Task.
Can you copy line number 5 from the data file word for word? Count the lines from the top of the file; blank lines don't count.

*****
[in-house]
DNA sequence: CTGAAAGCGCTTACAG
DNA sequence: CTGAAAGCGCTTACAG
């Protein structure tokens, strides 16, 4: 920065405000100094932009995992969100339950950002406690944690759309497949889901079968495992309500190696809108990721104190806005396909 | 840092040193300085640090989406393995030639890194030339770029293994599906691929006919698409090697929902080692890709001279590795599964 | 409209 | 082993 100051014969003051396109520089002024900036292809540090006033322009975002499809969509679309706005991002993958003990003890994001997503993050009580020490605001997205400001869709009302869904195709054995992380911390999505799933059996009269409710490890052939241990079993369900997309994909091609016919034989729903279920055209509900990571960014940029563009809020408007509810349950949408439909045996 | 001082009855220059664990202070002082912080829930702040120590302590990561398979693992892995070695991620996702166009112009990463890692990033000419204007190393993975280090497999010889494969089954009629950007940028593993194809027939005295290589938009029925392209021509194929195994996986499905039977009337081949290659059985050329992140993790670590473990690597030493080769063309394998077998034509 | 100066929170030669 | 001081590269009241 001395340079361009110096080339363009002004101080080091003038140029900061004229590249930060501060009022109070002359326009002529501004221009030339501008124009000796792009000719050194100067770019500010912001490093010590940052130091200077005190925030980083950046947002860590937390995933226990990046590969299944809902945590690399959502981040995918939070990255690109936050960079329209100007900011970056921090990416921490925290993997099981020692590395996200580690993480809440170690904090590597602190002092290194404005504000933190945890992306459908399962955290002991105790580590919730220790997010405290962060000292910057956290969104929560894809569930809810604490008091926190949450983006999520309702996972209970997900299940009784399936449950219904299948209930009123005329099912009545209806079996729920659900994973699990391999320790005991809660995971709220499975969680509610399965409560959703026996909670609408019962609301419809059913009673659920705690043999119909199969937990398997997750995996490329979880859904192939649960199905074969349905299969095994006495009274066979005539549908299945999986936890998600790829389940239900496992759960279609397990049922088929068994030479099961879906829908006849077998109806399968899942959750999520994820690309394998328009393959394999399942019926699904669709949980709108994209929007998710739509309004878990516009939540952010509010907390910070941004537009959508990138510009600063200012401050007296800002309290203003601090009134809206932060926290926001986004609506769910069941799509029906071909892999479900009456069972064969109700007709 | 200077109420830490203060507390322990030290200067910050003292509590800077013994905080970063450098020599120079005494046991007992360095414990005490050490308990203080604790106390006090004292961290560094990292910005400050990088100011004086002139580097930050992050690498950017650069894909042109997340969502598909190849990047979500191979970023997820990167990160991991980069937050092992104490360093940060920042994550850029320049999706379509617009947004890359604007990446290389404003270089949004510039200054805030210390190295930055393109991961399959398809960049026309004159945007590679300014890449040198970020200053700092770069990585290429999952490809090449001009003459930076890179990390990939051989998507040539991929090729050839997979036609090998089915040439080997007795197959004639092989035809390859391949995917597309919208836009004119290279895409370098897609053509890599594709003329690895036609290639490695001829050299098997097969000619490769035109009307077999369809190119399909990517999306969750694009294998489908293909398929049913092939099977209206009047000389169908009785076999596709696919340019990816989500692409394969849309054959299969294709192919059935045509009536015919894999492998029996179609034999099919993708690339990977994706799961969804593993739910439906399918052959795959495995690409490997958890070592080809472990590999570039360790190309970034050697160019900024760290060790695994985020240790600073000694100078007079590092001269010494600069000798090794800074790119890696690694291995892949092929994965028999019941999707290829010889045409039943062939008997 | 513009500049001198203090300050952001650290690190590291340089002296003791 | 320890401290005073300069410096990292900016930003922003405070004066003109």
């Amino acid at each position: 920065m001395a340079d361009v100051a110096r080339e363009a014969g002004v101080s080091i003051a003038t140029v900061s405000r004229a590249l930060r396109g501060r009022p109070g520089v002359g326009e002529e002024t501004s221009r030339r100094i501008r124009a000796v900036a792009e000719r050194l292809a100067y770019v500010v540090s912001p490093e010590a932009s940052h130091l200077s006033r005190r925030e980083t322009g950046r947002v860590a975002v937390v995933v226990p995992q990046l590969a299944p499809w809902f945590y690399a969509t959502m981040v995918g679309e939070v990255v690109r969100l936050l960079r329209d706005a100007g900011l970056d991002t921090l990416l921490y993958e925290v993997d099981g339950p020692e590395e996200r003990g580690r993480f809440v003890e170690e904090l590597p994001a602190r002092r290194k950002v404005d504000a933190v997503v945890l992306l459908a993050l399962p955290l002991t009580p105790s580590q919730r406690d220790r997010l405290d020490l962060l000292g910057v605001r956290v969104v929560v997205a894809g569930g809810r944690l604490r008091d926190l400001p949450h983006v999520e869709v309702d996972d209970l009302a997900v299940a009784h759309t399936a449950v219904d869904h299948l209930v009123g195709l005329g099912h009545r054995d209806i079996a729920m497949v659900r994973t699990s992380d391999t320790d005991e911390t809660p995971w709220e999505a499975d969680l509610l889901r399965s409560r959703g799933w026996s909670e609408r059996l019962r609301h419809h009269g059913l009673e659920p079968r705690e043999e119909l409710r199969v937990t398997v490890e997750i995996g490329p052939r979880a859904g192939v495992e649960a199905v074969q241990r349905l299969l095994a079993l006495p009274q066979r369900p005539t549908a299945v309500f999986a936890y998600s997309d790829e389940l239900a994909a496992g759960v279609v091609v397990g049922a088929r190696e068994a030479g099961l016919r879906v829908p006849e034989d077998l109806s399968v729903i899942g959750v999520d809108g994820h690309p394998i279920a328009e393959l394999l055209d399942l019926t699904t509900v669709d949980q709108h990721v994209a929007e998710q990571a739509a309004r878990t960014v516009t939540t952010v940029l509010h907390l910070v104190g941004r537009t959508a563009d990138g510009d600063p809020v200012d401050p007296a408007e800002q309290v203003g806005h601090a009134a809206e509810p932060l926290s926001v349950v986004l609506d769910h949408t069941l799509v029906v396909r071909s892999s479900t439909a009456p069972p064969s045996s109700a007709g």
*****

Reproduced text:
């Amino acid at each position: 920065m001395a340079d361009v100051a110096r080339e363009a014969g002004v101080s080091i003051a003038t140029v900061s405000r004229a590249l930060r396109g501060r009022p109070g520089v002359g326009e002529e002024t501004s221009r030339r100094i501008r124009a000796v900036a792009e000719r050194l292809a100067y770019v500010v540090s912001p490093e010590a932009s940052h130091l200077s006033r005190r925030e980083t322009g950046r947002v860590a975002v937390v995933v226990p995992q990046l590969a299944p499809w809902f945590y690399a969509t959502m981040v995918g679309e939070v990255v690109r969100l936050l960079r329209d706005a100007g900011l970056d991002t921090l990416l921490y993958e925290v993997d099981g339950p020692e590395e996200r003990g580690r993480f809440v003890e170690e904090l590597p994001a602190r002092r290194k950002v404005d504000a933190v997503v945890l992306l459908a993050l399962p955290l002991t009580p105790s580590q919730r406690d220790r997010l405290d020490l962060l000292g910057v605001r956290v969104v929560v997205a894809g569930g809810r944690l604490r008091d926190l400001p949450h983006v999520e869709v309702d996972d209970l009302a997900v299940a009784h759309t399936a449950v219904d869904h299948l209930v009123g195709l005329g099912h009545r054995d209806i079996a729920m497949v659900r994973t699990s992380d391999t320790d005991e911390t809660p995971w709220e999505a499975d969680l509610l889901r399965s409560r959703g799933w026996s909670e609408r059996l019962r609301h419809h009269g059913l009673e659920p079968r705690e043999e119909l409710r199969v937990t398997v490890e997750i995996g490329p052939r979880a859904g192939v495992e649960a199905v074969q241990r349905l299969l095994a079993l006495p009274q066979r369900p005539t549908a299945v309500f999986a936890y998600s997309d790829e389940l239900a994909a496992g759960v279609v091609v397990g049922a088929r190696e068994a030479g099961l016919r879906v829908p006849e034989d077998l109806s399968v729903i899942g959750v999520d809108g994820h690309p394998i279920a328009e393959l394999l055209d399942l019926t699904t509900v669709d949980q709108h990721v994209a929007e998710q990571a739509a309004r878990t960014v516009t939540t952010v940029l509010h907390l910070v104190g941004r537009t959508a563009d990138g510009d600063p809020v200012d401050p007296a408007e800002q309290v203003g806005h601090a009134a809206e509810p932060l926290s926001v349950v986004l609506d769910h949408t069941l799509v029906v396909r071909s892999s479900t439909a009456p069972p064969s045996s109700a007709g």